- Enrique Limón
- Taking a break from the frenzy inside his Millcreek home, Sanders holds a framed collection of the controversial condoms arranged in the shape of the state of Utah.
Michael Sanders’ phone has been quite active during the past 48 hours. The main request flooding the HIV educator’s line and social channels? Eager locals trying to get their hands on condoms emblazoned with Utah-centric slogans like “Uintah Sex?” and “Put Your Arch Into It.” The prophylactics, part of a first-of-its-kind statewide HIV-prevention campaign, “The H is for Human,” were pulled by order of Gov. Gary Herbert on Wednesday—two days after the campaign’s launch.
“The Governor understands the importance of the Utah Department of Health conducting a campaign to educate Utahns about HIV prevention,” a prepared statement from Herbert said. “He does not, however, approve the use of sexual innuendo as part of a taxpayer-funded campaign, and our office has asked the department to rework the campaign’s branding.”
In a statement of its own, the UDH called the packaging “offensive” and regretted “the lewd nature of the branding.” The agency’s about-face included a continued commitment to run a comprehensive HIV-prevention campaign; albeit one “that better respects taxpayer dollars, and our role as a government agency.”
“It’s condomgate!” Sanders, a member of the Utah HIV planning committee, who came up with some of the cheeky puns, tells City Weekly. Others in the committee include representatives from the Utah AIDS Foundation and the University of Utah’s Clinic 1A. “This is not a bunch of liberal kooks,” Sanders says. “These are healthcare professionals.”
Sanders says the designs were “meticulously approved” by the health department, and stresses that the controversial contraceptives were “funded 100%” by combined grants adding up to $353,000 from the Centers for Disease Control’s Integrated HIV Surveillance and Protection programs and the Ryan White HIV/AIDS Program.
A total of 130,000 condoms were ordered by the Utah Department of Health thanks to the federal endowments. Before the recall, some 42,000 had been distributed across the state’s 13 health departments and other organizations. Sanders says he personally dropped off “500 around town” to places like The Sun Trapp, the Utah Pride Center and the Logan Pride Foundation. The fate of the surplus 87,500 units remains unknown. Though, if Gov. Herbert—who isn’t seeking reelection—wanted to go out with a bang, he could easily stage the world’s most epic water balloon fight at the Capitol to commemorate the state legislative session kickoff later this month.
The activist wishes more of the coverage would focus on the yearlong development of The H is for Human. “It wasn’t about giving out condoms,” Sanders says. “It was about creating something that people would pick up that would have the website address on it to direct people to [it] to get HIV information. We could have done mouse pads or pens or something, but we did condoms,” the advocate continues. “In order for people to pick up a condom—especially in places that [offered] condoms already, they needed to have some kind of a punch to them.”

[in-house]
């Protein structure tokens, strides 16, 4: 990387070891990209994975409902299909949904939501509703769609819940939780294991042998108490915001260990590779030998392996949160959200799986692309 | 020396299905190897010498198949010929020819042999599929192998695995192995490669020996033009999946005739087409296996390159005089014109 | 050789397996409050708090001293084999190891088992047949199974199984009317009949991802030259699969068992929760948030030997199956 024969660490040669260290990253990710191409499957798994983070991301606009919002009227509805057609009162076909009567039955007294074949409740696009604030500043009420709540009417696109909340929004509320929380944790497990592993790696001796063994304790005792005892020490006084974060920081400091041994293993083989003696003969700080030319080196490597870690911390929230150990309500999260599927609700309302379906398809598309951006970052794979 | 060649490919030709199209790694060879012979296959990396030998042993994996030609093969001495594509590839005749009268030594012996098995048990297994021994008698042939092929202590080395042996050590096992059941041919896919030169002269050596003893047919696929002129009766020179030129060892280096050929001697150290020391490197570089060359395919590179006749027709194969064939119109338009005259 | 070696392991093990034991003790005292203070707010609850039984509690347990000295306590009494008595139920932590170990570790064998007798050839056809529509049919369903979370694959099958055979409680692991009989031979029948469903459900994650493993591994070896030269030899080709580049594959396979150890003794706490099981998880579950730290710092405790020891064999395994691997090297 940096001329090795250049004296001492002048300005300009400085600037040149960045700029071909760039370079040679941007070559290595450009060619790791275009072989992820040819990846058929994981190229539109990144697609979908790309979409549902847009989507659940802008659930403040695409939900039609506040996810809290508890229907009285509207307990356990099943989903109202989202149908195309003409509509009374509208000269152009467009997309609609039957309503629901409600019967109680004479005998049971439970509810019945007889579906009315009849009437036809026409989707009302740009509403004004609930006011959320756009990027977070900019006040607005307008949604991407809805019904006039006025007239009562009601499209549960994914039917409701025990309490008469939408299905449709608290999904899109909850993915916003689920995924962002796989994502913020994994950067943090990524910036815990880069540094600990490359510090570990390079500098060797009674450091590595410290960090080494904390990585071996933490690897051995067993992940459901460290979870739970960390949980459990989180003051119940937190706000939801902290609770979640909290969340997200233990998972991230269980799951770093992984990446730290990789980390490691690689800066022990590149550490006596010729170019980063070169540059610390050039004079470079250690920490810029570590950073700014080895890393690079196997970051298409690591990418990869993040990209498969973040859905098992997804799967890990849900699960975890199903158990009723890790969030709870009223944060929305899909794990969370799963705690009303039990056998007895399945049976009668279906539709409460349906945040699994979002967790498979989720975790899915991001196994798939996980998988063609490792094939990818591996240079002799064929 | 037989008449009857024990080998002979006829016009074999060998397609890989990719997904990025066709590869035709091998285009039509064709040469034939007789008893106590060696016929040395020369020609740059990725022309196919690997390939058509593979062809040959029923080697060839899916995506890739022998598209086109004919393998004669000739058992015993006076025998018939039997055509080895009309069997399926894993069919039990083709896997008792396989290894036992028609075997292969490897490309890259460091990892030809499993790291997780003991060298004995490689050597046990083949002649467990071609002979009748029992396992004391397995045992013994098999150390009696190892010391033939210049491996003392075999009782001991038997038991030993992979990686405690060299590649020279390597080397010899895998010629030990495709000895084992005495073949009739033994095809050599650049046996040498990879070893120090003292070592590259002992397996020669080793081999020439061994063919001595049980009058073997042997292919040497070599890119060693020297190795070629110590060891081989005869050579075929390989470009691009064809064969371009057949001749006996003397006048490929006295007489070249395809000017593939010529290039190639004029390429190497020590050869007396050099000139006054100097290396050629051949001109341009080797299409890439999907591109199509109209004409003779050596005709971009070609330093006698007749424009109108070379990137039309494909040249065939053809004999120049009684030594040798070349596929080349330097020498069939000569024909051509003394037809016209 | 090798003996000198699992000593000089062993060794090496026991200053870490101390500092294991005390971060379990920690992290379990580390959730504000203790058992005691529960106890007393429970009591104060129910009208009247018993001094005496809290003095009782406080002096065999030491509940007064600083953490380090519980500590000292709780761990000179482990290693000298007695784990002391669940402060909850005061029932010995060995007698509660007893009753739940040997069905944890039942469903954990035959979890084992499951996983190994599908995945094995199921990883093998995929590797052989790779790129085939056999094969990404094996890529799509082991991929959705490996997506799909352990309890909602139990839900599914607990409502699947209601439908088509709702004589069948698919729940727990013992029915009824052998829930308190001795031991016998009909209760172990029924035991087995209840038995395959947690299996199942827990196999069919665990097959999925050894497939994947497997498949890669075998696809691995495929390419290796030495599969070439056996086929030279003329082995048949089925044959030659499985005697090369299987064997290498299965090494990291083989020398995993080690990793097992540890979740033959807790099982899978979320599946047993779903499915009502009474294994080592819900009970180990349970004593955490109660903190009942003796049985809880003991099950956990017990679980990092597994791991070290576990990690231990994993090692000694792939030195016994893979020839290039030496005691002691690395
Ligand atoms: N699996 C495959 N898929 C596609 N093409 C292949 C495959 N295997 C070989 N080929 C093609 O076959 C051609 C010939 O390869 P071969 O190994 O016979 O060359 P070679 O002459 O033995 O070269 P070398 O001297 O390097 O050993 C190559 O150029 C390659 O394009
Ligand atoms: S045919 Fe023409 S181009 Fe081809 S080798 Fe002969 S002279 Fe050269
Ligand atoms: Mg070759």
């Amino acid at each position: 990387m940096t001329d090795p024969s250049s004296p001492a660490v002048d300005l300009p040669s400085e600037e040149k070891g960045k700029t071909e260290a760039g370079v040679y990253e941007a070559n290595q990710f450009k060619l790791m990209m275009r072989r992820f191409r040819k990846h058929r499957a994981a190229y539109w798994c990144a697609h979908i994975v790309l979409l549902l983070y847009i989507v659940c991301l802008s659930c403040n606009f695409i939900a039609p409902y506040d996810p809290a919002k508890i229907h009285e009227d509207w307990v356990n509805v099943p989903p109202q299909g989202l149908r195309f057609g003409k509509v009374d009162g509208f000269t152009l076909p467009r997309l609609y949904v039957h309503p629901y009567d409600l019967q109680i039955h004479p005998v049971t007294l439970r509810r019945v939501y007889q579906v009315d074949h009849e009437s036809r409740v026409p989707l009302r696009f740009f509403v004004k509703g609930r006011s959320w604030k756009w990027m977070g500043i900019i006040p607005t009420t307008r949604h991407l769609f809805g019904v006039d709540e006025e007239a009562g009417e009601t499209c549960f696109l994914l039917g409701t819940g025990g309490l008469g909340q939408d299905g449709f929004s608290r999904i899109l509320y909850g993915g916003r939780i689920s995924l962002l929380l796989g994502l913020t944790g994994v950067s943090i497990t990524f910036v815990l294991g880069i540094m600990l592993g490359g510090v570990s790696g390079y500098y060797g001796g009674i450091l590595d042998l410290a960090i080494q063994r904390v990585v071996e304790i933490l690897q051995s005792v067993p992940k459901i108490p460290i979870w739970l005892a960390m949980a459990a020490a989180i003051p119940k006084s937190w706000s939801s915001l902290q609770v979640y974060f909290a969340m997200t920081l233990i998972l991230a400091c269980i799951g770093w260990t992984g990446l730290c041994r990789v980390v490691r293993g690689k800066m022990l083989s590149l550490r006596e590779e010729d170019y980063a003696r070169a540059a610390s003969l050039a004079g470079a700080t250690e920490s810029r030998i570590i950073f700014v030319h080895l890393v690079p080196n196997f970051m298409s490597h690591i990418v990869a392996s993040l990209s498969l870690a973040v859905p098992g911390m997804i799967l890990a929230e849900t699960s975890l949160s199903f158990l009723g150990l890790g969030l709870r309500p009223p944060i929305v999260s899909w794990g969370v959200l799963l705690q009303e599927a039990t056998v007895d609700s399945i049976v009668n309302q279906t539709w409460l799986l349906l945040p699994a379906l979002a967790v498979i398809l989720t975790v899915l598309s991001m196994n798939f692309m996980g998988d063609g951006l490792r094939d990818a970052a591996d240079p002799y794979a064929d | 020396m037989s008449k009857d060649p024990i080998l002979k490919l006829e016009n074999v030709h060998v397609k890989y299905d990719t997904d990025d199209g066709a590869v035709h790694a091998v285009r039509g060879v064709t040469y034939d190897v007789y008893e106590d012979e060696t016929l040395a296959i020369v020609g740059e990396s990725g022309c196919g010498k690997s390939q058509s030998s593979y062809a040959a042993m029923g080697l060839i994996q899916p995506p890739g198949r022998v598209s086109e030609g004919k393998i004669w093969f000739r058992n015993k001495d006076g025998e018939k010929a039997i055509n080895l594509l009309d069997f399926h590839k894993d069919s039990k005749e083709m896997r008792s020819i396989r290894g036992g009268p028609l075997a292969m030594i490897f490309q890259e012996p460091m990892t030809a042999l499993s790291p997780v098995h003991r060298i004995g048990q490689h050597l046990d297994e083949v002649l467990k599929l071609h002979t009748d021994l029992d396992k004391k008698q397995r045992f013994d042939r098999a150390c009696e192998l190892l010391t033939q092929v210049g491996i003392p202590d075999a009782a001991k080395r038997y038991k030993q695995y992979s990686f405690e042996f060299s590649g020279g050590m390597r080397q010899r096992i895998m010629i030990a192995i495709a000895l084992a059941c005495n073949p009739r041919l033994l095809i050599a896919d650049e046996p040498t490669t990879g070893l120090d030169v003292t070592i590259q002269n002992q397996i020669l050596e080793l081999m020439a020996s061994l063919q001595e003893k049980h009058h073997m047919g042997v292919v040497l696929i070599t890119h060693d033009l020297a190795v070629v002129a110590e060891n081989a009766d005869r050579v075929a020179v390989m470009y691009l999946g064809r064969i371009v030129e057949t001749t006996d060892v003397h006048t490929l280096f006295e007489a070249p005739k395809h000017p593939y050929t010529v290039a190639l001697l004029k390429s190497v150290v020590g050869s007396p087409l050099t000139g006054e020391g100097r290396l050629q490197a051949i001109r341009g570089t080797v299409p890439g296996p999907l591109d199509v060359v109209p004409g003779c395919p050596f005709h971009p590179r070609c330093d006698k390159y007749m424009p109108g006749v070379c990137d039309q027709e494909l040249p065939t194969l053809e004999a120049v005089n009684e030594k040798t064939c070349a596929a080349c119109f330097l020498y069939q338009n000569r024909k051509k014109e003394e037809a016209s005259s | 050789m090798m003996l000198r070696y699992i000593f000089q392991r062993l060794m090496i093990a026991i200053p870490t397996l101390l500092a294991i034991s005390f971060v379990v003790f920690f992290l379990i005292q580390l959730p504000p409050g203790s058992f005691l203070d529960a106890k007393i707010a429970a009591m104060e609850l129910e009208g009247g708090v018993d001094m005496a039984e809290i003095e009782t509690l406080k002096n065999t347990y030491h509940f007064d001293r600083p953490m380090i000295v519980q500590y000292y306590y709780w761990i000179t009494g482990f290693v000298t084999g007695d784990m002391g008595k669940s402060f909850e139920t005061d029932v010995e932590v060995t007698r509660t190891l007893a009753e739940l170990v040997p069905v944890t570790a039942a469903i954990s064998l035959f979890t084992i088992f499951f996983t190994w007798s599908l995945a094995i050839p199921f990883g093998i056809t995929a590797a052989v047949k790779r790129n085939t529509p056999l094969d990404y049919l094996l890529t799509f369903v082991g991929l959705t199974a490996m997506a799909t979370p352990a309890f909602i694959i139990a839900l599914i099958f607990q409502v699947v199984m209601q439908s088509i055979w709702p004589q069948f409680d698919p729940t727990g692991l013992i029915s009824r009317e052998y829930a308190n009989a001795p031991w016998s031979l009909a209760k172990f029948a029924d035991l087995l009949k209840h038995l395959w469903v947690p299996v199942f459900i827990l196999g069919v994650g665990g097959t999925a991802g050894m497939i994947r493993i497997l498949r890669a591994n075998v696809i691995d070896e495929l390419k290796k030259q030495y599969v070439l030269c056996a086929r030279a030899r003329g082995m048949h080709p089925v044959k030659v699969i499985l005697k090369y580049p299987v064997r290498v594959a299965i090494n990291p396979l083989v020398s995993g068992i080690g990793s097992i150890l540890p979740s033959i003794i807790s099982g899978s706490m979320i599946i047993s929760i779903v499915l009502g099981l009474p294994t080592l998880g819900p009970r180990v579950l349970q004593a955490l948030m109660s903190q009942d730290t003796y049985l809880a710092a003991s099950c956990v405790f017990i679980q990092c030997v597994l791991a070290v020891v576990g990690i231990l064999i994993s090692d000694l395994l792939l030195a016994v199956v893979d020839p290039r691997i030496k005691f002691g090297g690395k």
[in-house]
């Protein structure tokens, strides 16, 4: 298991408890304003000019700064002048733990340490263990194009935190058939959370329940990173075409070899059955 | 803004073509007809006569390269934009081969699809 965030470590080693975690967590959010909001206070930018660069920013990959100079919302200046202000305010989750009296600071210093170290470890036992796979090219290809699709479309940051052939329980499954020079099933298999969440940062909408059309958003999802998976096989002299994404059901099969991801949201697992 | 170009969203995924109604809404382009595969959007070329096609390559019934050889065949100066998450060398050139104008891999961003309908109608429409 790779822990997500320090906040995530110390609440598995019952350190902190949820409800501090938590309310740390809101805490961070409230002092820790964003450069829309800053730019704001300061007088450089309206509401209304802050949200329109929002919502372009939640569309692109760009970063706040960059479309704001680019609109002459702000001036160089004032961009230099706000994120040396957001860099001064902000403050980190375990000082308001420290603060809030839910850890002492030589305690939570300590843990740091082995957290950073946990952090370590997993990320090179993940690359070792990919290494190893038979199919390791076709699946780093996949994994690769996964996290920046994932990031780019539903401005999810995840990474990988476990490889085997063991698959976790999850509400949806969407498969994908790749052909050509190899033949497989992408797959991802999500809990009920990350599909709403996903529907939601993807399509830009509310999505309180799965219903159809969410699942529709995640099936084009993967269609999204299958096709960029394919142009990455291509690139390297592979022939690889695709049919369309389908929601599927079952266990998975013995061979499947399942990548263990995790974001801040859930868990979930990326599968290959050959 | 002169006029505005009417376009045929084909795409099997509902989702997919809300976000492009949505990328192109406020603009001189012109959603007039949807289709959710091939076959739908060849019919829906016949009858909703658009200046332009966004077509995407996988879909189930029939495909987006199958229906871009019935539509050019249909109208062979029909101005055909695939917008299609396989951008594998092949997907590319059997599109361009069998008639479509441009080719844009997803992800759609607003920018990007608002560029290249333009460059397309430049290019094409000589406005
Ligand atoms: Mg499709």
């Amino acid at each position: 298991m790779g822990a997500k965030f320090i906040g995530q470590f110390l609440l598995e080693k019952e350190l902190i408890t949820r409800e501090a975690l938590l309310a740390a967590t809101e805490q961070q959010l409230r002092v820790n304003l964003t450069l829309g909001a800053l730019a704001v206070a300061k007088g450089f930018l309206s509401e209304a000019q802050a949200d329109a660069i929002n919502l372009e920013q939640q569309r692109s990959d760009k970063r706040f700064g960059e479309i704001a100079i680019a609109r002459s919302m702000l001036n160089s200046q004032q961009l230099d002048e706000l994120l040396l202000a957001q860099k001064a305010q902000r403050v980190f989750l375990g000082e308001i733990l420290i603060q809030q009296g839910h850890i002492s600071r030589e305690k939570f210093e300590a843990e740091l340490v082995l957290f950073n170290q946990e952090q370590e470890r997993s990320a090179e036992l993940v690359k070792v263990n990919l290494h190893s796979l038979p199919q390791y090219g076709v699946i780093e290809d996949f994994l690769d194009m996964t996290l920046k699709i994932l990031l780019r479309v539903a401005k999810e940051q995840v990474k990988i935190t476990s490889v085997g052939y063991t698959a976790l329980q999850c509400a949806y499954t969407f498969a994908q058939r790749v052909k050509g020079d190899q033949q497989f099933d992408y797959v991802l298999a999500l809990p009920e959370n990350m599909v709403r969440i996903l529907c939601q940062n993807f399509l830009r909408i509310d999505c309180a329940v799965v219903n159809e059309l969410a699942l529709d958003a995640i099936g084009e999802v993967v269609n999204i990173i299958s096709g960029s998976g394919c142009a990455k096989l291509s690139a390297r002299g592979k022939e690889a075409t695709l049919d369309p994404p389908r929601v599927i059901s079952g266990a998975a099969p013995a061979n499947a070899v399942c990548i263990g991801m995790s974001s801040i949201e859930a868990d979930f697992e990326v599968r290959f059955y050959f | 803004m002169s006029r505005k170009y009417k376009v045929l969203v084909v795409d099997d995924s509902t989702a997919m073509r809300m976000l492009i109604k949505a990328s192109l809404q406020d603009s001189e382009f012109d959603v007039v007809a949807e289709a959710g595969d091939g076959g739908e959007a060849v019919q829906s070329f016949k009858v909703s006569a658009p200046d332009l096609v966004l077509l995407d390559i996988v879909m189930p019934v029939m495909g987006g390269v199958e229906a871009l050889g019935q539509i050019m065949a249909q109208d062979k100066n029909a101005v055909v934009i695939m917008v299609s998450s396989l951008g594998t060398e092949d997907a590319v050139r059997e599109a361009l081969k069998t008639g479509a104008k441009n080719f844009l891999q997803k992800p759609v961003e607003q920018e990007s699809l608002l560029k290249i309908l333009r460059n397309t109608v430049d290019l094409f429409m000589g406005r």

Sanders speculates the tongue-in-cheek messaging was lost in translation. “Perhaps the governor doesn’t understand a double entendre. In fact, I have a feeling he doesn’t understand a single entendre,” he jokes.
- UDH says assets associated with the in limbo campaign—including its website, HIVandMe.com— are under “a systematic review” to “ensure the branding and messaging is appropriate.”
The condom component wasn’t the only element of the campaign affected by the governor’s move. On Thursday, Sanders noticed that the website associated with it, HIVandMe.com, had gone dark. He also got word that billboards tied to the initiative along Interstate 15 had been yanked.
The news was confirmed to City Weekly by UDH public information officer Jenny Johnson, who said the program as a whole is “under a re-assessment.” Johnson said the department hoped the move would be temporary, and the future of the stored condoms, as well as other assets associated with the campaign, will be determined next week, once staff performs “a systematic review of them to ensure the branding and messaging is appropriate.”
“It’s absolutely ludicrous,” Sanders says of the spillover effect. “Utah has never had state HIV information or education—ever. I think that when the governor got wind that we were doing this thing as a statewide initiative, he just used this as an excuse to shut it down, because ultimately, they want an abstinence-only point of view.”
Those inclined to infuse their sexy time with a side of home-state pride can print sleeves at home courtesy of KJZZ’ Jennifer Weaver, who shared Love Communications’ now iconic designs online. The digital condom cache was posted on the Salt Lake City reddit page by user MatchaBun.
For now, that might be the only option for people clamoring for the collectibles, as Sanders has the lone remaining set out in the wild, “I’m going to take what I have, put them together, frame them and auction them off for charity—probably for the Utah AIDS Foundation,” he says, pausing. “I just want to make sure I don’t get in trouble for doing it first.”
Whatever the health department chooses to do with the branded condom bounty and other campaign components in the next few days, Sanders remains committed to his boots on the ground advocacy—spreading the gospel on education, prevention and ending stigma surrounding those living with HIV with messages like Undetectable = Untransmittable.
“I’m an HIV activist and I will continue to do the things that I do,” he says. “This will not stop my activism. This will just redirect it.”